Tag Archives: Victorian

Edgewater Village Hall

Edgewater Village Hall is, in the words of the NYC Landmarks Preservation Commission, “a superb example of Victorian architecture.” When built, the structure housed courts and other civic functions of the Village of Edgewater – long before Staten Island became part of New York City.

The windows and doors are exceptional. The paired ground-floor windows and doors have semicircular transoms under keystone arches. The second-story dormers are cut into the cornice line, and project out from the facade. Stained-glass transoms top the double-hung sashes.

Tappen Park, the building’s setting, was originally Washington Square. It was renamed in honor of World War I veteran James Tappen in 1934.

Edgewater Village Hall Vital Statistics
Edgewater Village Hall Recommended Reading

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Gainsborough Studios

Gainsborough Studios is a distinctively detailed, colorful cooperative apartment building on a street sometimes termed bland.

The 1908 landmark was a cooperative in the original sense – intended for a community of artists – and designed for studios. The park-facing apartments are all duplexes, with double-height windows to capture the light. The rear apartments are all standard-height units. See floor plans (click plans for enlarged view). Alas, the apartments’ multi-million-dollar price tags are out of artists’ reach.

The facade was restored in 1988 – the same year the building was designated a NYC landmark.

The building next door (220 Central Park South) was demolished, and the lot will remain vacant and boarded up until the joint owners can settle their dispute. Vornado Real Estate Trust wants to build a new tower; Extell, which owns the underground parking garage (accessed via W 58th Street) won’t vacate. Extell also owns the new One57 tower and is building the 1,500-foot-tall Nordstrom Tower directly behind 220 Central Park South.

It seems that historic Gainsborough Studios will soon be dwarfed by its new neighbors east and south.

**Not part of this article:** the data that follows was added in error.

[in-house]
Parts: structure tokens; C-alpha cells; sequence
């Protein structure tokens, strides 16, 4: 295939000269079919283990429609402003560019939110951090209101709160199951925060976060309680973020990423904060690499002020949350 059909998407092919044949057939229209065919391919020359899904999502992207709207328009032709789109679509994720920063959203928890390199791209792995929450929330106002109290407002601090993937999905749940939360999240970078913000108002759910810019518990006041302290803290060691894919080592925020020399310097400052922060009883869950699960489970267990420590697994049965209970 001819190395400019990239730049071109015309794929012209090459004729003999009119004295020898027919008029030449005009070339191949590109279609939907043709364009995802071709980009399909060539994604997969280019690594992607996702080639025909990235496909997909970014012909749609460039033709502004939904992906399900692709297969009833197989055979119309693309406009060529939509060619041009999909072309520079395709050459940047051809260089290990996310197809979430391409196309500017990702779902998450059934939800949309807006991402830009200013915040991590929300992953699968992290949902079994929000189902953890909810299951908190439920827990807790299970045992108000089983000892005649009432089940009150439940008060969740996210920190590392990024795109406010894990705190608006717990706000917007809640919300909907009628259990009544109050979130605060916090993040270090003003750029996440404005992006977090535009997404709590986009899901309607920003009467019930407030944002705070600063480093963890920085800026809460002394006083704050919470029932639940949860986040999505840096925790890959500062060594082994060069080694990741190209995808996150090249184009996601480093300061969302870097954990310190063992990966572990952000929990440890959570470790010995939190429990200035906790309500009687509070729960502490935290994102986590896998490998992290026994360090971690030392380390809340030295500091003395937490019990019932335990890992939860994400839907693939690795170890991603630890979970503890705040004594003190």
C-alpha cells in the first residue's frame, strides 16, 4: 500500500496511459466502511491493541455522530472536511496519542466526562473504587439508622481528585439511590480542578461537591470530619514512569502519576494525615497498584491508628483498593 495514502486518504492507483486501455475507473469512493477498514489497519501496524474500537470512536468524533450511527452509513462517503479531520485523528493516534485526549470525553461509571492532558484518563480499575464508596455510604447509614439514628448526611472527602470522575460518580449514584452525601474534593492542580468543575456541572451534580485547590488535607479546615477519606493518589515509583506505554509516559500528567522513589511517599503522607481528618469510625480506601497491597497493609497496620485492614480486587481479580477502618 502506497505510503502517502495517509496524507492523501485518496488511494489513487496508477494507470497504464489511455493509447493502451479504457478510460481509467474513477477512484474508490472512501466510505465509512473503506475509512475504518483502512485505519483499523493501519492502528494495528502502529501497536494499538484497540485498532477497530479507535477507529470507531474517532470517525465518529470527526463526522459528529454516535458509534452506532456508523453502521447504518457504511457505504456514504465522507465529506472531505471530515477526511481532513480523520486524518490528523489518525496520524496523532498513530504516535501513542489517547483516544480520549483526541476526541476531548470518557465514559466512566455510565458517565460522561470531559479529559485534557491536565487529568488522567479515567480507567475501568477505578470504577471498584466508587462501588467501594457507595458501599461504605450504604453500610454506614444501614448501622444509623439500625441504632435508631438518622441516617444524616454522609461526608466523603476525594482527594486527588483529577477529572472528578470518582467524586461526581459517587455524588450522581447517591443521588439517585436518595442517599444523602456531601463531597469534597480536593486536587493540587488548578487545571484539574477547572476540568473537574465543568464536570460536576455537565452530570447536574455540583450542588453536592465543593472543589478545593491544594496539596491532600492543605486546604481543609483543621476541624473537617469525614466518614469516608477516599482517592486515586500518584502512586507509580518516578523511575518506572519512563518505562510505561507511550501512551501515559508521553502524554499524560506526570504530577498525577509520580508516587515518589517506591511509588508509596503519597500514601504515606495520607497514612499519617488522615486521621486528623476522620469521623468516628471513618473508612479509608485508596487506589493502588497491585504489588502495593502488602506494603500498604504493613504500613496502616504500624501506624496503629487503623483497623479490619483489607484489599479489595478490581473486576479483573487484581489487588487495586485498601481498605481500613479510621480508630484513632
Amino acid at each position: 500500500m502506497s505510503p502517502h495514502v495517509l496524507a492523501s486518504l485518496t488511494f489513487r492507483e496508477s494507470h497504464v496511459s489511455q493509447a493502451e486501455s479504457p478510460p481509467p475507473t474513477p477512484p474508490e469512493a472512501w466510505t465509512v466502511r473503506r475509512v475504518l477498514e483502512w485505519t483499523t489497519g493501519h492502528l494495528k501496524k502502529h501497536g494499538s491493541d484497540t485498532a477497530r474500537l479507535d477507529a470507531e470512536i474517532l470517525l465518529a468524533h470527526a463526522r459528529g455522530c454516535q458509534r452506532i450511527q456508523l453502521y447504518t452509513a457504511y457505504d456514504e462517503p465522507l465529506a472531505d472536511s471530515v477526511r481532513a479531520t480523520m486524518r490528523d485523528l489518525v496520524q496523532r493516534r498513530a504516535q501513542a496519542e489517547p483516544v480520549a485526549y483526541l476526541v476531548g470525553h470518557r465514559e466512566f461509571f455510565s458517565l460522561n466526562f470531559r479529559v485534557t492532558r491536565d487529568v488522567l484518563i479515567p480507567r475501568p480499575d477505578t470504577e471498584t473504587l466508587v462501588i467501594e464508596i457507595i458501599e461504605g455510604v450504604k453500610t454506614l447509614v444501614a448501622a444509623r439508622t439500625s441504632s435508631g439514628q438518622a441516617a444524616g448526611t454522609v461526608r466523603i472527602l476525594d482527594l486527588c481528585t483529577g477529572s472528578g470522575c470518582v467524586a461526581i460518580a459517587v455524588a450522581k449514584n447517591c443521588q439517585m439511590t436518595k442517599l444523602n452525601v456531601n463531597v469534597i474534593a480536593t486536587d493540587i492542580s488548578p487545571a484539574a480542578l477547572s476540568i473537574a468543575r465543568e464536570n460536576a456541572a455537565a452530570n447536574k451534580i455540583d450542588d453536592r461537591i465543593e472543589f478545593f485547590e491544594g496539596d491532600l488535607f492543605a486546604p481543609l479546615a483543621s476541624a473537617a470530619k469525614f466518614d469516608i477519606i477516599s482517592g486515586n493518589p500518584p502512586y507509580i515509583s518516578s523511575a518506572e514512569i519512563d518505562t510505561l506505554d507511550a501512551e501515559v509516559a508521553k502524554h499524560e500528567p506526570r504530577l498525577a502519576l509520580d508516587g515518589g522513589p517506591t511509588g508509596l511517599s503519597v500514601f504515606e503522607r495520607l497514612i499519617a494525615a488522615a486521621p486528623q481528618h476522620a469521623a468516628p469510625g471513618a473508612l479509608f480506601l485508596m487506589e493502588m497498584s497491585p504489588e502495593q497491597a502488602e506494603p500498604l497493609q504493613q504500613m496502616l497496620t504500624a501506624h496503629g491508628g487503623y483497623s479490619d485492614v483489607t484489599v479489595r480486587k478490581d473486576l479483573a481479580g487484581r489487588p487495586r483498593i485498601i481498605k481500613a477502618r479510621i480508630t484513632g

Gainsborough Studios Vital Statistics
Gainsborough Studios Recommended Reading

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Divine Lorraine Hotel

Divine Lorraine Hotel is a fabulous Philadelphia ruin awaiting revival – ten blocks east of Philadelphia’s other fabulous ruin, Eastern State Penitentiary.

What earns it a spot in NewYorkitecture.com is that it was a New Yorker who made it Divine in the first place.

This building began life as the Lorraine Apartments – abodes for well-heeled Philadelphians. After a mere six years it was sold and converted to the Lorraine Hotel, a role it filled for almost half a century.

Then along came Harlem’s Reverend Major Jealous Divine, better known as Father Divine, whose Universal Peace Mission Movement bought the hotel in 1948. Divine, a black man who married a white woman at a time when interracial marriage was unthinkable, promptly radicalized the hotel. He renamed it Divine Lorraine Hotel, made it the first integrated U.S. hotel, required men and women (even if married) to stay on separate floors, converted ballrooms to places of worship, and installed a low-cost restaurant for the poor.

Though Father Divine died in 1965, his followers continued the hotel until 2000, when they sold it to developers. In 2006 the building was gutted for renovation, but the project was abandoned until fairly recently. Developer Eric Blumenfeld bought the property at auction in October 2012, with plans to revive it as apartments.

Divine Lorraine Hotel’s architect, Willis G. Hale, was born 1848 in Seneca Falls, N.Y. but moved to Philadelphia in the 1860s. His creations are known as wildly inventive – but few examples survive.

Divine Lorraine Hotel Vital Statistics
Divine Lorraine Hotel Recommended Reading

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